Single-Tenant Auto-Parts Sector Cap Rates Compress
- Mar 05, 2014
Cap rates in the single-tenant, net-leased, auto-parts store sector compressed from the fourth quarter of 2012 to the fourth quarter of 2013 by 31 basis points. The auto parts sector, for the purpose of this report, is defined as Advance Auto Parts, AutoZone and O’Reilly Auto Parts as they are the largest tenants within the auto parts sector. The cap rate compression was derived by the limited supply of investment grade assets priced below $2 million in the net lease market outside of dollar stores.
For assets priced below $2 million, there are more private and 1031 exchange buyers than institutions. Typically private investors and 1031 exchange buyers, due to the tax implications, pay a premium over institutions. Despite the auto parts sector’s 500 new store openings in 2013, the supply of auto stores decreased in the net lease market by 5 percent from the fourth quarter of 2012 to the fourth quarter of 2013. This can best be attributed to the fact that the companies own an increasingly high percentage of their locations.
While cap rates for the entire net leased auto parts sector decreased by 31 basis points from the fourth quarter of 2012 to the fourth quarter of 2013, cap rates for Advance Auto Parts remained near levels from the previous year. AutoZone and O’Reilly Auto Parts experienced the greatest cap rate compression, 50 and 55 basis points respectively. This can best be attributed to the lease structure offered by these tenants. AutoZone and O’Reilly Auto Parts typically sign 20 year leases as opposed to Advance Auto which typically signs 10 or 15 year leases.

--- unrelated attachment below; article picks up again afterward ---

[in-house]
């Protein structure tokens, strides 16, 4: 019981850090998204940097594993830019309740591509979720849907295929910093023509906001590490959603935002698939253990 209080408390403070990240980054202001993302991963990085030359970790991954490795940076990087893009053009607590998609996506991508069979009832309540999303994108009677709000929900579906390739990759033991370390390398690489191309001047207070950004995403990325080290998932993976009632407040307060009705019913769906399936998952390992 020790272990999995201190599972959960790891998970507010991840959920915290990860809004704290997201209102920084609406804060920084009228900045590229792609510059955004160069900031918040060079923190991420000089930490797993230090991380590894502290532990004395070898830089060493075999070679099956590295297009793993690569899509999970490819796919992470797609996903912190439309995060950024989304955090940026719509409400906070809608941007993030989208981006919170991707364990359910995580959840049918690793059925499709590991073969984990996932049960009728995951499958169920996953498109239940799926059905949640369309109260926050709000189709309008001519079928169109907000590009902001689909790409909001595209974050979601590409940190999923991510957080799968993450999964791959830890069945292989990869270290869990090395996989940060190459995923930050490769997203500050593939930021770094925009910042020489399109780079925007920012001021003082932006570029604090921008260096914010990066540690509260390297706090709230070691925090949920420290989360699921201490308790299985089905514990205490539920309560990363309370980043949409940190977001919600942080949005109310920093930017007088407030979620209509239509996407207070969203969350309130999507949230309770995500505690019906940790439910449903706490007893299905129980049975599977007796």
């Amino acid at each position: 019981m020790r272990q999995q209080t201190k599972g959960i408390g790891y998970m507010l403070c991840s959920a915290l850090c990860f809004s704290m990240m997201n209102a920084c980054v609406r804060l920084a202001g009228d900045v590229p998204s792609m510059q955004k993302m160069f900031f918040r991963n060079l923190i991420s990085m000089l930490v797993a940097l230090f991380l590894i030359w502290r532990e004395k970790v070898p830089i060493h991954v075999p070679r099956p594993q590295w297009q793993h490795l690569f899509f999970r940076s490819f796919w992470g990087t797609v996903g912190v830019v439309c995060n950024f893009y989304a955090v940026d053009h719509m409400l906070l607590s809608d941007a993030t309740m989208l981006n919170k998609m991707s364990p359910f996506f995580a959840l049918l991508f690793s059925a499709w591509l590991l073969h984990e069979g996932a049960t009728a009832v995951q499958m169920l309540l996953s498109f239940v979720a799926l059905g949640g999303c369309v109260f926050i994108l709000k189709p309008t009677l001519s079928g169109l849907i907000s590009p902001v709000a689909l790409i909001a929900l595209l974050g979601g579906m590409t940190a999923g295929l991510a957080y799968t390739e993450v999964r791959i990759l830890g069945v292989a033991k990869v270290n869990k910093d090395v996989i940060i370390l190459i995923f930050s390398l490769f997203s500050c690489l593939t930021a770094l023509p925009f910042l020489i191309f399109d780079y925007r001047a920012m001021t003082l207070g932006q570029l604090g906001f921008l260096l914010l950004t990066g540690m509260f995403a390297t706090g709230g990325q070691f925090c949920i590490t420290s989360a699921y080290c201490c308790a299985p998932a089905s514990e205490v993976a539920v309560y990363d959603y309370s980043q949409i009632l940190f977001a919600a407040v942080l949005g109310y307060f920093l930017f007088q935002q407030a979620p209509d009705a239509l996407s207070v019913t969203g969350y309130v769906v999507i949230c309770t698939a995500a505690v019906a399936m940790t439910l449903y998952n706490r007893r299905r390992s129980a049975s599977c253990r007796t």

A significant event in the auto parts sector occurred after the conclusion of the fourth quarter of 2013. In January 2014, Advance Auto Parts closed on its $2 billion acquisition of General Parts International, which includes the CARQUEST and WORLDPAC brands. This acquisition makes Advance Auto Parts the largest supplier of automotive aftermarket parts and the largest distributor of import automotive parts in North America. This acquisition balances the Do-It-Yourself (DIY) and Do-It For-Me (DIFM) markets for Advance Auto Parts, a strategic move as the DIFM market is experiencing two times the growth of the DIY segment.
Transaction volume in the auto parts sector remains heavily concentrated in recently constructed properties with long-term leases. Auto parts store properties with shorter lease terms located in areas with strong real estate fundamentals also remain in high demand. The single tenant net lease auto parts sector will continue to remain active as private investors and 1031 exchange buyers seek properties with long term leases, investment grade tenants and attractive price points.